This week’s column will absolutely not sound the alarm on free speech and the future of India’s liberal democracy. That would be like standing up at the RK Puram intersection and announcing that the air in Delhi feels a trifle murky these days.

Instead, this column will point out gently that democracy is not an app. It wasn’t meant to be installed and uninstalled at the whims of a small ruling elite. While we’re on the subject, the Constitution was supposed to be the user’s manual for democracy, not a decorative greeting card to be waved around on 26th January and stuck in the bottom drawer the rest of the year.

The Constitution, for instance, has provisions that assume free speech is a good thing and that citizens are free to criticise the nation. Today’s ministers assume the exact opposite, saying in rapid succession that exercising your freedom of expression is tantamount to sedition, that the nation must not be questioned in the name of freedom of expression, and that the concept of freedom is not above the nation’s interest.

This is the usual preamble, in other countries, less free than India, to declaring that criticising anyone who represents the nation – hypothetically, this would extend to ruling politicians and their political parties, friends of the regime – is automatically an anti-national act.

Of course we would never hear that kind of argument in this country, which presently ranks at 133 out of 180, an amazing we’re-better-than-South-Sudan spot, in the World Press Freedom rankings. Nor would journalists be silenced and have their effigies burned in one state while another state filed over 190 defamation suits against the media and political opponents. Nor would a newspaper be summarily shut down in Kashmir a few months before a TV channel in Delhi is slapped with a one-day ban by the Information & Broadcasting Ministry.

Both the bad air and the choking of free speech are a consequence of active neglect. The drop in free expression levels comes from the broadly shared refusal among political parties to take steps that would nurture a thriving environment in which free expression, civil rights and democracy might thrive.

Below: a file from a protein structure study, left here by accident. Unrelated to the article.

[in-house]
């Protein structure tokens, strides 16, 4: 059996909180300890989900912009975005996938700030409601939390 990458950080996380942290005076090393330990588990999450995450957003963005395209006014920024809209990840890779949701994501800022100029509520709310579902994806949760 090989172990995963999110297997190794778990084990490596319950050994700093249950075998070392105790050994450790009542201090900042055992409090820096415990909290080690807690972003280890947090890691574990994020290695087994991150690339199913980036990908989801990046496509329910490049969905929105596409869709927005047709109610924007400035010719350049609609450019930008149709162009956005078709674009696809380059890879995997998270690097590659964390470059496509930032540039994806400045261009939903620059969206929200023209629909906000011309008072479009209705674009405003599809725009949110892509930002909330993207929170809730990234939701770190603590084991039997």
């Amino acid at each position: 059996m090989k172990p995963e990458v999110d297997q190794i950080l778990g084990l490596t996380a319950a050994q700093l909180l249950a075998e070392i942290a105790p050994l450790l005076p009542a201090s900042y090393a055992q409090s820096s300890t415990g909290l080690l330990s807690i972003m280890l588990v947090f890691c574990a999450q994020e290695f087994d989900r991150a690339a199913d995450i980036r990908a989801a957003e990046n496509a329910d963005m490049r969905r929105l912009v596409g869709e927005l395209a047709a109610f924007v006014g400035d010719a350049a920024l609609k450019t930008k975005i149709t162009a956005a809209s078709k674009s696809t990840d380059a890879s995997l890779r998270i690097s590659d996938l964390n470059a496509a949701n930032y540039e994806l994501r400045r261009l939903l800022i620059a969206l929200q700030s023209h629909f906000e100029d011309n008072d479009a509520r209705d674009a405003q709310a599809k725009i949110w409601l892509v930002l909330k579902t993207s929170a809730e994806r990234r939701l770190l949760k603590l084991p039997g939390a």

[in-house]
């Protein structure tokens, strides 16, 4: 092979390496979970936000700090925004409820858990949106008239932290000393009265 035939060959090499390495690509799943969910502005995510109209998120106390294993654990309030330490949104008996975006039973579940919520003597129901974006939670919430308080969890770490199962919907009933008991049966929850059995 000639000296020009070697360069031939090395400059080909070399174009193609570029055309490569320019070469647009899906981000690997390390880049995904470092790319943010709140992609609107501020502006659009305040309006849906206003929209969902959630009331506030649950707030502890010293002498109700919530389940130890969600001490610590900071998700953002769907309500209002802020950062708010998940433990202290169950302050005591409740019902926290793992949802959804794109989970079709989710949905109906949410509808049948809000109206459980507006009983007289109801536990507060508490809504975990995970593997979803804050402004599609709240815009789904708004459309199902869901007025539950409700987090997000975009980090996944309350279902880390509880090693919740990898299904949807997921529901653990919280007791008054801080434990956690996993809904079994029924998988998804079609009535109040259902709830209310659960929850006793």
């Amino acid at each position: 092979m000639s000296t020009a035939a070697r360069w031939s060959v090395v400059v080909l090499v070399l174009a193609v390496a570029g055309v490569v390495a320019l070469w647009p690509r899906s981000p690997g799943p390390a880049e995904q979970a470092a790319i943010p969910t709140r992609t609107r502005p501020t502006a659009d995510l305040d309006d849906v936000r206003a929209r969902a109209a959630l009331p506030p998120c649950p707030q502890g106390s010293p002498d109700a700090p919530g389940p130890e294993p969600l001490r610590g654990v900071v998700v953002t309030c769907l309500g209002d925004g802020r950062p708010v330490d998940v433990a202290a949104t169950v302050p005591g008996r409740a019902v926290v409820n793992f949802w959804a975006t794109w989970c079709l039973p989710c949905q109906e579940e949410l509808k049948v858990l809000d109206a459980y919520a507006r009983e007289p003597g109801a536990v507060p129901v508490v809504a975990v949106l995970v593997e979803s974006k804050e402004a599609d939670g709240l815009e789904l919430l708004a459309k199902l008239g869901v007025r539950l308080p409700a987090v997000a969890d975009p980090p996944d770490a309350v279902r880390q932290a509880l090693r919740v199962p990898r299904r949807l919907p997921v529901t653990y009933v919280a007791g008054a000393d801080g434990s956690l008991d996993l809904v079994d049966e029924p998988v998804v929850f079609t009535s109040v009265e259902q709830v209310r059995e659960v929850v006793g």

As with air pollution, to return to healthier and less alarming levels of free expression will require future governments to take an active approach. It won’t be enough to refrain from cracking down on the freedoms of citizens, especially the most vulnerable and disenfranchised groups. It requires active political will to dismantle bad laws, put a stop to political violence, protect journalists presently at high risk for their reporting on corruption. It would take some years of continuous effort to stem the present use of nationalist rhetoric as a cover for bullying and silencing behaviour and to make it possible for the citizens with the least rights to have the loudest voice in this democracy.

The growing extent of self-censorship, by corporate media houses and individuals, would require a column to itself. At present, we are steadily becoming an illiberal democracy. Staying with the responsibility of the state, a few watchpoints from the experiences of other countries which have had similar trajectories:

Laws that invoke national security: Need to be scrutinised very carefully and rejected if the aim is to curtail the media’s ability to report on matters of national interest that affect citizen’s lives.

Examples of laws that sharply curtail either the media or the average citizen’s freedoms abound. Egypt has a ban on circulating any material that contradicts the Defence Ministry’s version of events. Venezuela’s Resorte Law obliges media houses to interrupt regular programming and carry government bulletins and news releases. China’s 2015 National Security Law includes vaguely-worded provisions that allow the government to interpret criticism from citizens as forms of subversion, or attacks on national security.

Invocations of public order and public interest: Often used as a way to justify the muzzling of the media, this can manifest also in attacks on the media for drawing attention to criminal activity, or political disturbances – blaming journalists for the acts of violence or disorder they report.

Mexico controversially stated that journalists reporting on narcotics gangs were sometimes the source of “spreading rumours” that caused a disturbance of public order, and then placed limits on the media’s ability to report on certain industries. Japan, which once gave citizens reasonable amounts of freedom, allows the government to jail bloggers and journalists for up to five years for asking about state secrets – even if they didn’t know that these were secrets, according to reports.

Culture wars and laws that seek to protect the state version of history: The intricate and fiercely fought wars over the ownership of history, from China and Japan to Bangladesh, Sri Lanka and Burma, have also resulted in the freezing of public discussion of history, with more and more “wars” breaking out over textbook-writing and battles between the right and the left.

In August, Bangladesh controversially approved a draft law that would make it a crime for anyone to “distort” the history of the Liberation War of 1971 or question the official figure of those killed. The problem with these laws, as David Bergman wrote in the New York Times, is that they might serve “contemporary political interests” while choking off future dissent.

Countries do not lose – or protect – their freedoms overnight. There are recognisable phases by which the frog in the well is slowly boiled, and there is a point beyond which those fires can no longer be doused. We still have time to put them out — but only just.

(Published in the Business Standard, November 2016)